School-aged children with an ethnic minority background are relatively often involved in bullying and victimization, but the role of ethnic composition of schools in this context remains unclear. This study examined the relation between ethnic minority background, ethnic school composition, and bullying behaviour around primary school entry in the Netherlands. The study was based on a 2008/2009 school survey in Rotterdam, a Dutch city where about 50 % of children have a non-Dutch background. For 8523 children, teacher reports of bullying behaviour at age 5–6 years were available. Children with a non-Dutch background had higher odds of being a victim (adjusted OR 1.41, 95 % CI 1.11, 1.80), bully (OR 1.38, 95 % CI 1.20, 1.58) or bully-victim (OR 1.38, 95 % CI 1.19, 1.62) than children of Dutch national origin. Ethnic diversity in schools increased children’s risk of bullying behaviour (e.g. ORvictim per 0.1 increase in 0–1 diversity range = 1.06, 95 % CI 1.00, 1.13), with children of both Dutch and non-Dutch national origin relatively more often involved in bullying in ethnically diverse schools. The proportion of same-ethnic peers in school reduced the risk of bullying among children of Dutch national origin (e.g. ORvictim per 10 % more same-ethnic children = 0.90, 95 % CI 0.83, 0.98), but not among non-Dutch children. In conclusion, ethnic minority background and ethnic diversity within schools are risk factors for bullying among 5–6 year olds. Plausibly, reductions in absolute numbers of bullying events may be obtained with tailor-made interventions in ethnically diverse schools. Such interventions should preferably be offered early in the school curriculum.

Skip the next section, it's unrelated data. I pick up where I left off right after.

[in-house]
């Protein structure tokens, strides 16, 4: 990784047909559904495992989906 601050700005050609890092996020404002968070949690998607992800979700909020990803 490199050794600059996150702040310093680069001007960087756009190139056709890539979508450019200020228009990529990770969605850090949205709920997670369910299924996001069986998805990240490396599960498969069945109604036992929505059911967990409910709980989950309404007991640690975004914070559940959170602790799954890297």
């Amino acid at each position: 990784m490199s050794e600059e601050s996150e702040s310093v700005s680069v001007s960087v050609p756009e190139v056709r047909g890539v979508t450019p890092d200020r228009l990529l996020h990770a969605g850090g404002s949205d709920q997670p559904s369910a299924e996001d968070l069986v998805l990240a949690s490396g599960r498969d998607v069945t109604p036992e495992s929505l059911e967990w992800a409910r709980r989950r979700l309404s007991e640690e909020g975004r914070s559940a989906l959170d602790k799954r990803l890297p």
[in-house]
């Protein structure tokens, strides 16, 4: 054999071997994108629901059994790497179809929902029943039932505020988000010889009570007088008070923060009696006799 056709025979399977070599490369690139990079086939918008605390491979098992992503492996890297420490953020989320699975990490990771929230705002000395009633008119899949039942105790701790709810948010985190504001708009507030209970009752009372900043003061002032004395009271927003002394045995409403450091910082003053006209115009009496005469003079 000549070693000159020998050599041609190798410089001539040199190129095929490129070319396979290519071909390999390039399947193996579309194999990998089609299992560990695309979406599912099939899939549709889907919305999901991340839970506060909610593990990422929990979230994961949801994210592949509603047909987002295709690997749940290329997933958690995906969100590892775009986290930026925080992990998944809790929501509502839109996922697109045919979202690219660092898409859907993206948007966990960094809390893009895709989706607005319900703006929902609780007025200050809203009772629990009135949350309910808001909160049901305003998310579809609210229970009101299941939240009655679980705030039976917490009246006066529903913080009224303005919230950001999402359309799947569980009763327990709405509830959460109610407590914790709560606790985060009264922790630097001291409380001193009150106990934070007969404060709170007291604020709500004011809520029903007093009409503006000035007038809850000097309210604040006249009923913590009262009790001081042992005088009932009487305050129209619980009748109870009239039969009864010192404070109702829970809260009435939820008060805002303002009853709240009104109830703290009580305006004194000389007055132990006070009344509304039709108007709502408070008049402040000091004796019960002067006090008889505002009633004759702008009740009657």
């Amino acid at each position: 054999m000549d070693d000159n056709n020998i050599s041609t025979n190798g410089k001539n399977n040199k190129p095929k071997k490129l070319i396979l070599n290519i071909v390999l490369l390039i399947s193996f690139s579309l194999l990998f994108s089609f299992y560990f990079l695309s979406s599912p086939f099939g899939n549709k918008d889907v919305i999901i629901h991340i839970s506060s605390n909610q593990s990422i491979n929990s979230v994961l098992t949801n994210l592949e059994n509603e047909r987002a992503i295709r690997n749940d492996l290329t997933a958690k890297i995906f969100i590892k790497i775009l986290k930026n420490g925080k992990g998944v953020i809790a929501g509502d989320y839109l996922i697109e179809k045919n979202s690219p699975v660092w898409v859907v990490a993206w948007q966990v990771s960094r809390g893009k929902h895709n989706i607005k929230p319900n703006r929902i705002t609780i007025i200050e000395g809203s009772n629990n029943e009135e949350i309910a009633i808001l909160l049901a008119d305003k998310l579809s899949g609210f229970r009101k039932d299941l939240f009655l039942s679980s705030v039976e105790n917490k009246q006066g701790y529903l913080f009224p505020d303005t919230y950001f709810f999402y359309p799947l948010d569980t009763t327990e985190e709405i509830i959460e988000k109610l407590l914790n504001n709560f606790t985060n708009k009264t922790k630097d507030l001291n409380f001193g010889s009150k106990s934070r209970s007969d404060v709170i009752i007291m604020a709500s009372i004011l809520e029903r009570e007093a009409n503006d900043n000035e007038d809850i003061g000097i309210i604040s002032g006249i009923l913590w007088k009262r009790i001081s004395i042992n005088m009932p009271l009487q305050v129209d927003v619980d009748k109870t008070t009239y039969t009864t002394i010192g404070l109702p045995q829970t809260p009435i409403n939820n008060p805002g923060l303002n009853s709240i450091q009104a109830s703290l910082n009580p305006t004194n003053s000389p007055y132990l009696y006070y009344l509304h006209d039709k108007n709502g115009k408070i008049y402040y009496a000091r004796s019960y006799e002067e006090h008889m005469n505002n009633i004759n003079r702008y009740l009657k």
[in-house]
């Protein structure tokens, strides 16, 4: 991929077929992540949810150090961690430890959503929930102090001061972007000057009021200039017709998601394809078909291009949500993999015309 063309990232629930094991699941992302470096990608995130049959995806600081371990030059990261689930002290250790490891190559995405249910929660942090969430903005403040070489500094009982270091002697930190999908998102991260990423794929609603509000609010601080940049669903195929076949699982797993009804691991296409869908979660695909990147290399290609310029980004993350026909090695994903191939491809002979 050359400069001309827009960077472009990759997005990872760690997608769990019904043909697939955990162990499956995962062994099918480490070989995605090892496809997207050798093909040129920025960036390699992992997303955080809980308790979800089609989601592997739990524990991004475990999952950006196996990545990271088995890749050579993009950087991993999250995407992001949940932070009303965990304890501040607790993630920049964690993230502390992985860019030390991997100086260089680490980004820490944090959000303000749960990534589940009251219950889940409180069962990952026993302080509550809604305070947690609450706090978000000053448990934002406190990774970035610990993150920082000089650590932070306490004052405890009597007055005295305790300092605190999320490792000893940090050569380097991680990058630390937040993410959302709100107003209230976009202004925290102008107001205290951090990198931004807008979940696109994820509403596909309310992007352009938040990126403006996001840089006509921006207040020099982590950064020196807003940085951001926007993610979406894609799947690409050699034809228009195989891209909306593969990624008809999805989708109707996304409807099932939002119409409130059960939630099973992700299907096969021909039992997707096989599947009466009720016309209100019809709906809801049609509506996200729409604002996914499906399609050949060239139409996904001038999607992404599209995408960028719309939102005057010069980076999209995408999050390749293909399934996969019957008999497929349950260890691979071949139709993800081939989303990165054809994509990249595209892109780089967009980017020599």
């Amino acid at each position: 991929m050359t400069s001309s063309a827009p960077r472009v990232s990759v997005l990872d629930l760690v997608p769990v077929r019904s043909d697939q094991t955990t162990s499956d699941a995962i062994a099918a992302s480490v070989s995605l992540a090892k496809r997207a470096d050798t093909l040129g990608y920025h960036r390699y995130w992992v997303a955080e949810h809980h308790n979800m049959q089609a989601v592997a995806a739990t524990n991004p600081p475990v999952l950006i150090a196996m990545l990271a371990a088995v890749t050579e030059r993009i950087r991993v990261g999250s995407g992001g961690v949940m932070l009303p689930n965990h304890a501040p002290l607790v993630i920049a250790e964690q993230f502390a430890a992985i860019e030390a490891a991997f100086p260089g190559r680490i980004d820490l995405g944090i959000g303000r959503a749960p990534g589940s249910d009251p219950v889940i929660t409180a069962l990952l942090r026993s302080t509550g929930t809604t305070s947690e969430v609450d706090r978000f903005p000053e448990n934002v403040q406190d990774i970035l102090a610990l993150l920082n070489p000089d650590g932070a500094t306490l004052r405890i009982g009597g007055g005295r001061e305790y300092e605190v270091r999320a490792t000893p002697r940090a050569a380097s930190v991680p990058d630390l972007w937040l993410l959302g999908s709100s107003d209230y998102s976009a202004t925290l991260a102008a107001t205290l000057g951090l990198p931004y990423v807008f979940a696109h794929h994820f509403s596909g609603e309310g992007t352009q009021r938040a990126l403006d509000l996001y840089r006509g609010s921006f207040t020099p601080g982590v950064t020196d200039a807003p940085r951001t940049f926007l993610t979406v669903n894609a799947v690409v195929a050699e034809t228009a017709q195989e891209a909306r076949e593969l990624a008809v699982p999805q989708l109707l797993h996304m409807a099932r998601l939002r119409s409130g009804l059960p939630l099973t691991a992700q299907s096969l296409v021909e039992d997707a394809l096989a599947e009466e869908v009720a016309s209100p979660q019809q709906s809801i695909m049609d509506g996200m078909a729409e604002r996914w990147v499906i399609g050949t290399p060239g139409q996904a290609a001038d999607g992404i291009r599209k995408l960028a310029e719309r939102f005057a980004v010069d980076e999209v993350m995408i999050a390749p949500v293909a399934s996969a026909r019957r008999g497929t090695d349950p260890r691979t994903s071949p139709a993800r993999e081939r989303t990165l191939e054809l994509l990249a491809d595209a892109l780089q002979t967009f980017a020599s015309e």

Additional Metadata
Keywords Bullying, Child, Ethnic diversity, Ethnicity, School, Victimization
Persistent URL,
Journal Race and Social Problems
Jansen, P.W, Mieloo, C.L, Dommisse-Van Berkel, A, Verlinden, V.J.A, van der Ende, J, Stevens, G, … Tiemeier, H.W. (2016). Bullying and Victimization Among Young Elementary School Children: The Role of Child Ethnicity and Ethnic School Composition. Race and Social Problems, 8(4), 271–280. doi:10.1007/s12552-016-9182-9